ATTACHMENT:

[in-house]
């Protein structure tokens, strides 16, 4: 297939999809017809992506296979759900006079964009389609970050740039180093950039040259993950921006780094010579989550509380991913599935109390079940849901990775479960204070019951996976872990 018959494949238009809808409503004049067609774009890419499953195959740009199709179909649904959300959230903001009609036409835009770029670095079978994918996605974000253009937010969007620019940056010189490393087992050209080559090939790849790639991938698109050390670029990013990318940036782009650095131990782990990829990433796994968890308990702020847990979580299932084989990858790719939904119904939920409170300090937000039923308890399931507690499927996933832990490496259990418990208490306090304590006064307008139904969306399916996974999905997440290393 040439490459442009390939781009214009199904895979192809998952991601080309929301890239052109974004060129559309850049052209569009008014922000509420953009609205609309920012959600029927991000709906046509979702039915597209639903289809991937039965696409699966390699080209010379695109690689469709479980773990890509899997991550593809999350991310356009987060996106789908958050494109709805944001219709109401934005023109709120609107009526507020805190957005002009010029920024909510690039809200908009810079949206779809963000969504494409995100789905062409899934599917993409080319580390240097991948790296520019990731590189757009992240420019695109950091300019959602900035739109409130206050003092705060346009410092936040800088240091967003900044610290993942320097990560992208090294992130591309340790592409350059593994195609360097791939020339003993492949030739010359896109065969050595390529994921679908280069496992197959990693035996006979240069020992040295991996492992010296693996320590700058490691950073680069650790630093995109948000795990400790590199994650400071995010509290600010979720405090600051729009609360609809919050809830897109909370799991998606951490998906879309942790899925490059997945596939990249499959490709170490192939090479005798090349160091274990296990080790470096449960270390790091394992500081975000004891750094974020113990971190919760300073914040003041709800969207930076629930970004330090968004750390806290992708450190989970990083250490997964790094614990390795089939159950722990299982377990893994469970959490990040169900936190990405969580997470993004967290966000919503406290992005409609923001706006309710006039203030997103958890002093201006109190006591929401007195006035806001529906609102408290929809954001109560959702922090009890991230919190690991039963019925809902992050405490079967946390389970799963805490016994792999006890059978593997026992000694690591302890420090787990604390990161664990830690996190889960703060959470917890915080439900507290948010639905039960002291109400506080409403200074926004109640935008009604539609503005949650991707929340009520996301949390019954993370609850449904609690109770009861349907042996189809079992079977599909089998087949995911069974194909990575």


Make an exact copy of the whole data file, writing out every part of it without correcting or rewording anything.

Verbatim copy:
[in-house]
């Protein structure tokens, strides 16, 4: 297939999809017809992506296979759900006079964009389609970050740039180093950039040259993950921006780094010579989550509380991913599935109390079940849901990775479960204070019951996976872990 018959494949238009809808409503004049067609774009890419499953195959740009199709179909649904959300959230903001009609036409835009770029670095079978994918996605974000253009937010969007620019940056010189490393087992050209080559090939790849790639991938698109050390670029990013990318940036782009650095131990782990990829990433796994968890308990702020847990979580299932084989990858790719939904119904939920409170300090937000039923308890399931507690499927996933832990490496259990418990208490306090304590006064307008139904969306399916996974999905997440290393 040439490459442009390939781009214009199904895979192809998952991601080309929301890239052109974004060129559309850049052209569009008014922000509420953009609205609309920012959600029927991000709906046509979702039915597209639903289809991937039965696409699966390699080209010379695109690689469709479980773990890509899997991550593809999350991310356009987060996106789908958050494109709805944001219709109401934005023109709120609107009526507020805190957005002009010029920024909510690039809200908009810079949206779809963000969504494409995100789905062409899934599917993409080319580390240097991948790296520019990731590189757009992240420019695109950091300019959602900035739109409130206050003092705060346009410092936040800088240091967003900044610290993942320097990560992208090294992130591309340790592409350059593994195609360097791939020339003993492949030739010359896109065969050595390529994921679908280069496992197959990693035996006979240069020992040295991996492992010296693996320590700058490691950073680069650790630093995109948000795990400790590199994650400071995010509290600010979720405090600051729009609360609809919050809830897109909370799991998606951490998906879309942790899925490059997945596939990249499959490709170490192939090479005798090349160091274990296990080790470096449960270390790091394992500081975000004891750094974020113990971190919760300073914040003041709800969207930076629930970004330090968004750390806290992708450190989970990083250490997964790094614990390795089939159950722990299982377990893994469970959490990040169900936190990405969580997470993004967290966000919503406290992005409609923001706006309710006039203030997103958890002093201006109190006591929401007195006035806001529906609102408290929809954001109560959702922090009890991230919190690991039963019925809902992050405490079967946390389970799963805490016994792999006890059978593997026992000694690591302890420090787990604390990161664990830690996190889960703060959470917890915080439900507290948010639905039960002291109400506080409403200074926004109640935008009604539609503005949650991707929340009520996301949390019954993370609850449904609690109770009861349907042996189809079992079977599909089998087949995911069974194909990575």